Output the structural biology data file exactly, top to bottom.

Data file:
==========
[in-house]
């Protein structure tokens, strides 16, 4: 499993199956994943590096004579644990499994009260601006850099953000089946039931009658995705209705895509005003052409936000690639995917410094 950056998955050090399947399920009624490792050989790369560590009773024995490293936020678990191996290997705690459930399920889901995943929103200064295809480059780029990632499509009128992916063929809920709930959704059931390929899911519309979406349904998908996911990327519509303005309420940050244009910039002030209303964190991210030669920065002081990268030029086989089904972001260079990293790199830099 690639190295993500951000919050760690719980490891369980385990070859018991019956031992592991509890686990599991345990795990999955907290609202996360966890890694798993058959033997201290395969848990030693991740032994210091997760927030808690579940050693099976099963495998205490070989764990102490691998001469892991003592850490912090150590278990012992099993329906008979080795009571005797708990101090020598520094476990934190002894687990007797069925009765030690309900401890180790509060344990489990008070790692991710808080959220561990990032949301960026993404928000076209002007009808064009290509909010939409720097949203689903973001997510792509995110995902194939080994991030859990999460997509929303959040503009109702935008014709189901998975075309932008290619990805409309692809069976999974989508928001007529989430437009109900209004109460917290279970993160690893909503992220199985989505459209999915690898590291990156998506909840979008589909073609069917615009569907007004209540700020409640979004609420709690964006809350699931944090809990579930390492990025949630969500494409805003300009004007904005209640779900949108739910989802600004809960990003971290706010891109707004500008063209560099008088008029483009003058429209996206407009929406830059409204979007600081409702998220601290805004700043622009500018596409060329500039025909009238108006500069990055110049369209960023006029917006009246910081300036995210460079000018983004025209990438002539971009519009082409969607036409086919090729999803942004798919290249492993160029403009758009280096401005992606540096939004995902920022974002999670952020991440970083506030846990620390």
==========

[in-house]
């Protein structure tokens, strides 16, 4: 499993199956994943590096004579644990499994009260601006850099953000089946039931009658995705209705895509005003052409936000690639995917410094 950056998955050090399947399920009624490792050989790369560590009773024995490293936020678990191996290997705690459930399920889901995943929103200064295809480059780029990632499509009128992916063929809920709930959704059931390929899911519309979406349904998908996911990327519509303005309420940050244009910039002030209303964190991210030669920065002081990268030029086989089904972001260079990293790199830099 690639190295993500951000919050760690719980490891369980385990070859018991019956031992592991509890686990599991345990795990999955907290609202996360966890890694798993058959033997201290395969848990030693991740032994210091997760927030808690579940050693099976099963495998205490070989764990102490691998001469892991003592850490912090150590278990012992099993329906008979080795009571005797708990101090020598520094476990934190002894687990007797069925009765030690309900401890180790509060344990489990008070790692991710808080959220561990990032949301960026993404928000076209002007009808064009290509909010939409720097949203689903973001997510792509995110995902194939080994991030859990999460997509929303959040503009109702935008014709189901998975075309932008290619990805409309692809069976999974989508928001007529989430437009109900209004109460917290279970993160690893909503992220199985989505459209999915690898590291990156998506909840979008589909073609069917615009569907007004209540700020409640979004609420709690964006809350699931944090809990579930390492990025949630969500494409805003300009004007904005209640779900949108739910989802600004809960990003971290706010891109707004500008063209560099008088008029483009003058429209996206407009929406830059409204979007600081409702998220601290805004700043622009500018596409060329500039025909009238108006500069990055110049369209960023006029917006009246910081300036995210460079000018983004025209990438002539971009519009082409969607036409086919090729999803942004798919290249492993160029403009758009280096401005992606540096939004995902920022974002999670952020991440970083506030846990620390």